Big Ten football is a hot mess right now, and the in-fighting has taken away from their status as a leader in the sport.
When the powers who run Big Ten football decided to take 2020 off, they thought they were once again leading the sport and blazing a trail for the rest of the Power-5 conferences to follow. What actually happened could not have been more polar-opposite of that hope.
Since announcing the postponement of the 2020 football season for the Big Ten, conference commissioner Kevin Warren has found himself at odds with players, parents, coaches, and even university presidents within the conference.
What seemed like a no-brainer — canceling football in the midst of a global pandemic — has turned out to be a step directly into a minefield for Warren, and there’s no way out other than going through it.
The sad part is that it didn’t have to be this damaging, and the conference didn’t have to have such bad optics, regardless of which way the decision went.
Was there a vote with all schools agreeing that canceling or postponing the season was the best thing to do? “Yes…well, maybe not. No? Kind of. Let’s just say we had a quorum,” is the message sent by the Big Ten to those who questioned their decision to cancel.
Warren’s statement in response to dissenters had all the charm and warmth of a parent explaining to a child, “Because I said so, that’s why.”
When dealing with a great unknown such as COVID-19, no one expects decisions to come easily, or even to always be right. But what most do expect, and what those pounding on Warren’s office door both literally and virtually have been screaming for, is the ability to pivot and change course when needed.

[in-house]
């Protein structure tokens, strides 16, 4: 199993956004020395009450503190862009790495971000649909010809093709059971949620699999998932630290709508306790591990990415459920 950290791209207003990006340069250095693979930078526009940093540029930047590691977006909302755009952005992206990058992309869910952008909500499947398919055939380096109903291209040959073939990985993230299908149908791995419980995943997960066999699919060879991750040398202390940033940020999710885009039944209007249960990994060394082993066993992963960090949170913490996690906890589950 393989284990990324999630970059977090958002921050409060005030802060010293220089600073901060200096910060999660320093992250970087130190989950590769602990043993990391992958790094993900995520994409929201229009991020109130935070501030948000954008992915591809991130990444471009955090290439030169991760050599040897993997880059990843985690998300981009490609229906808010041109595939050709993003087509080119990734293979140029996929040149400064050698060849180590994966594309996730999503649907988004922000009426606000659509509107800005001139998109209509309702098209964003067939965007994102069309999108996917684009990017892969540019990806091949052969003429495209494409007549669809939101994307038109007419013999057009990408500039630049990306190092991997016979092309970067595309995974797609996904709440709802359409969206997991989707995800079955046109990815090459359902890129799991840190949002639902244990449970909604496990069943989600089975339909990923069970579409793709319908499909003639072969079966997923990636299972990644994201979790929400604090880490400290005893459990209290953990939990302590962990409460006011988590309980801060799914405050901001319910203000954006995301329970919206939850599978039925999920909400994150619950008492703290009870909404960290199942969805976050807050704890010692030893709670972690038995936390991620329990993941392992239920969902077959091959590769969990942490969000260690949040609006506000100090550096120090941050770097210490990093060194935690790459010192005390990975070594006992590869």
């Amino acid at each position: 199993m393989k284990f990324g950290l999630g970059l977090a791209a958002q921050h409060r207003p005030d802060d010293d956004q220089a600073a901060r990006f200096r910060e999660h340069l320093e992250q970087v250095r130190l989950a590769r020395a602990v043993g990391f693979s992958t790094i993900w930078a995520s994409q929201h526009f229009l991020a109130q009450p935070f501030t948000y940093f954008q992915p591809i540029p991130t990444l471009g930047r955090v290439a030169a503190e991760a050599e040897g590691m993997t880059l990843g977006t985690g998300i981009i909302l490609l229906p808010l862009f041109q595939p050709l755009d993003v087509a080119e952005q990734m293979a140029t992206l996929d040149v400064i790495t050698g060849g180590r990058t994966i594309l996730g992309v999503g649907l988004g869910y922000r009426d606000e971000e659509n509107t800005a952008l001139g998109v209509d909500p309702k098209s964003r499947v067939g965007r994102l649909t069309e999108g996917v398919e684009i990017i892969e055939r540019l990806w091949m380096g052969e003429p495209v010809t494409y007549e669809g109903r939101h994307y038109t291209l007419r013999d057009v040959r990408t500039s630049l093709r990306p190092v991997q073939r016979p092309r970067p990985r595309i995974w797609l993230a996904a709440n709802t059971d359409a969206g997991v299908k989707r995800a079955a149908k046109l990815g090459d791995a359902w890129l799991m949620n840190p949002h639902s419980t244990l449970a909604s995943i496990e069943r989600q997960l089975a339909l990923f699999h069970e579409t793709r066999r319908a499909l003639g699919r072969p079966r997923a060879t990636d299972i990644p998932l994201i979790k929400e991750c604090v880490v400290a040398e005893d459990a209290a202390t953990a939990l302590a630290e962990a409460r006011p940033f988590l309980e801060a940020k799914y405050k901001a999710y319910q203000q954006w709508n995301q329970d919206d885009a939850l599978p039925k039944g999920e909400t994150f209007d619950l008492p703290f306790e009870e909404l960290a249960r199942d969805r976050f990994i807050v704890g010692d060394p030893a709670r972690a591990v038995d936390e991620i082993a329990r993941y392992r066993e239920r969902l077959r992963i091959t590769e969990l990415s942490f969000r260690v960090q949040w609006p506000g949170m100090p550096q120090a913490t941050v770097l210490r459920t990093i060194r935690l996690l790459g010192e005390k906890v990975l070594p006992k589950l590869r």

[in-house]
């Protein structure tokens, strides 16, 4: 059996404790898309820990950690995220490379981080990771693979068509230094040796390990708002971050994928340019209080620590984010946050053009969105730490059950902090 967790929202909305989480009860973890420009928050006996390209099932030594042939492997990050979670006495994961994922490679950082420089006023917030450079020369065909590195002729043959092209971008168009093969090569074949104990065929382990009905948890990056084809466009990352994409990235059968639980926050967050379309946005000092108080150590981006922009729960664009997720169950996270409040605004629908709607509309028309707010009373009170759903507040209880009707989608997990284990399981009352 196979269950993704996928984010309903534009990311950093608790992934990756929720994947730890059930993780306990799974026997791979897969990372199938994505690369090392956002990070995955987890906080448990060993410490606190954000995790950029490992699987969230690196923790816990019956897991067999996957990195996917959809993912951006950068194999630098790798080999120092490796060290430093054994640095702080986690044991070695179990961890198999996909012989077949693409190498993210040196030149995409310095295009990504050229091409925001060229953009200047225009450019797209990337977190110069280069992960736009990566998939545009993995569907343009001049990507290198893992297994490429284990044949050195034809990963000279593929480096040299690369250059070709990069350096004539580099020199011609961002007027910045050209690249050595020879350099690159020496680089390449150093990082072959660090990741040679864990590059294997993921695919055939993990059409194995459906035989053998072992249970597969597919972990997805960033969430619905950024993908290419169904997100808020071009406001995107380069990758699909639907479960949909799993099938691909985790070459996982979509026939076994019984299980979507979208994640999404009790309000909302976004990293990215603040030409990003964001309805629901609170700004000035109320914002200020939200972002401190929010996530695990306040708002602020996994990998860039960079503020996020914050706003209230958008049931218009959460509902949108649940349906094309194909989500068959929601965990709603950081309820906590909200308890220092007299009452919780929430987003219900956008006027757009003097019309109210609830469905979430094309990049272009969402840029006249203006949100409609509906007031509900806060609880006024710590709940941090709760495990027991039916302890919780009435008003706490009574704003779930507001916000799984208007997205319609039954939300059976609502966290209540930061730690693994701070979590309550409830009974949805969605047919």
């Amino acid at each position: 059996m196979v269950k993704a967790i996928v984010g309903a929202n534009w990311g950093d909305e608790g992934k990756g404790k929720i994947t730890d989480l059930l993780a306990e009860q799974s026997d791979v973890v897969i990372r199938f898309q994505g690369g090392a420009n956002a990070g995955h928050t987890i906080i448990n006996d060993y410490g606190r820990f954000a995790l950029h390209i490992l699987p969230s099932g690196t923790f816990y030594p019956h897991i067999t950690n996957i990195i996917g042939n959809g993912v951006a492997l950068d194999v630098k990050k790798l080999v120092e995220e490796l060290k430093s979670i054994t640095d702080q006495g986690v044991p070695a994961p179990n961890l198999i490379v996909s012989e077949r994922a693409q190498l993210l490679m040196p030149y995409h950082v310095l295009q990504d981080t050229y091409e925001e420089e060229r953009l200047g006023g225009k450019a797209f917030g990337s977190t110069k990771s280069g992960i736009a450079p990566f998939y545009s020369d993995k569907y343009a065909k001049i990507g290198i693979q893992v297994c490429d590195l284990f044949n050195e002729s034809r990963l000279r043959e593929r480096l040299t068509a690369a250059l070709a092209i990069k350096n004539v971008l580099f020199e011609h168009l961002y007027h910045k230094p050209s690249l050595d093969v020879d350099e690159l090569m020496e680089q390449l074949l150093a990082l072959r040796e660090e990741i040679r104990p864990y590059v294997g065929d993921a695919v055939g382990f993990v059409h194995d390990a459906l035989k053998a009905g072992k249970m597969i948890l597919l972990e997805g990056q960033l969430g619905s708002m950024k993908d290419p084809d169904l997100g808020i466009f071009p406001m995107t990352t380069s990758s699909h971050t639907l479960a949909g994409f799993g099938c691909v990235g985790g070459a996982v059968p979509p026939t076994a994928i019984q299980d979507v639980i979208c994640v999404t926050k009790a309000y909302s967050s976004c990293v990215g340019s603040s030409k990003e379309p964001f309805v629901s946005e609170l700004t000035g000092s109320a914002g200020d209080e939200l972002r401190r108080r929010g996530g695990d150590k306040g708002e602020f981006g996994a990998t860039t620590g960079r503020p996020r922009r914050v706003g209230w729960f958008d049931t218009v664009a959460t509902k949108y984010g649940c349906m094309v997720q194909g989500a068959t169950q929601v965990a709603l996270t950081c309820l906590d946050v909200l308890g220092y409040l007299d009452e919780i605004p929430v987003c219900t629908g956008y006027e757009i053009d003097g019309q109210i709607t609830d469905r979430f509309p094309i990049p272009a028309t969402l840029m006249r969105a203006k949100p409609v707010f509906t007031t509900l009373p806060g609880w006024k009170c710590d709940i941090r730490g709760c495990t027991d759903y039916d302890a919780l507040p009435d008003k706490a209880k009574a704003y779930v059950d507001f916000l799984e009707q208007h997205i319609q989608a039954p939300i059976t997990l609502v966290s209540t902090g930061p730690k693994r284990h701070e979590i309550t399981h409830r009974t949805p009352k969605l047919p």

The SEC, ACC, and Big 12 all had the foresight to do this, leaving themselves with possible exit strategies should things get worse. There’s no reason the Big Ten couldn’t have had a similar plan if things weren’t quite as bad as they’d imagined.
But now, after weeks of grumbling, public statements coming out against the conference leaders, and even legal action being taken by parents, the Big Ten presidents and chancellors decided to reconvene and have a revote on whether or not to play this fall.
It was all made worse when Big Ten coaches, players, and parents had to sit on their sofas watching the rest of the college football world successfully navigate through a full weekend of games. Yes, there were some cancelations and postponements, and the COVID test results after players from different schools spent a few hours on the field together have yet to come, but at least they tried.
So now the Big Ten thinks…maybe…it wants to join the party. The reality of NFL dreams being dashed away for players and huge revenue share checks disappearing for athletic departments set in hard this weekend, so the move to start up the season in October is underway.
But is it too late? As late as Monday morning, talk show host Dan Patrick was reporting that several schools — including Michigan, Michigan State, and Maryland — were planning on opting out.
Conference unity is non-existent in the Big Ten right now, and a splintered Big Ten is bad for the sport, and most importantly, bad for its member institutions.
Can you have a Big Ten football season without Michigan? Without Michigan State? Maybe without Wisconsin? That’s the equivalent of suggesting the SEC play without Alabama, Auburn, or Georgia. A season without those major players isn’t even a season worthy of an asterisk by the eventual champion. It would mean the other teams essentially played two months’ worth of exhibitions.
The dysfunctional family who thought it was a leader has now become the straggler. Even the Pac-12, who canceled their season shortly after the Big Ten, has a better image right now.
Kevin Warren thought he was holding the torch to lead the rest of the college football nation through the darkness. Instead, he and the rest of the Big Ten’s leadership stumbled clumsily into a very dark pit that it could take some time from which to emerge.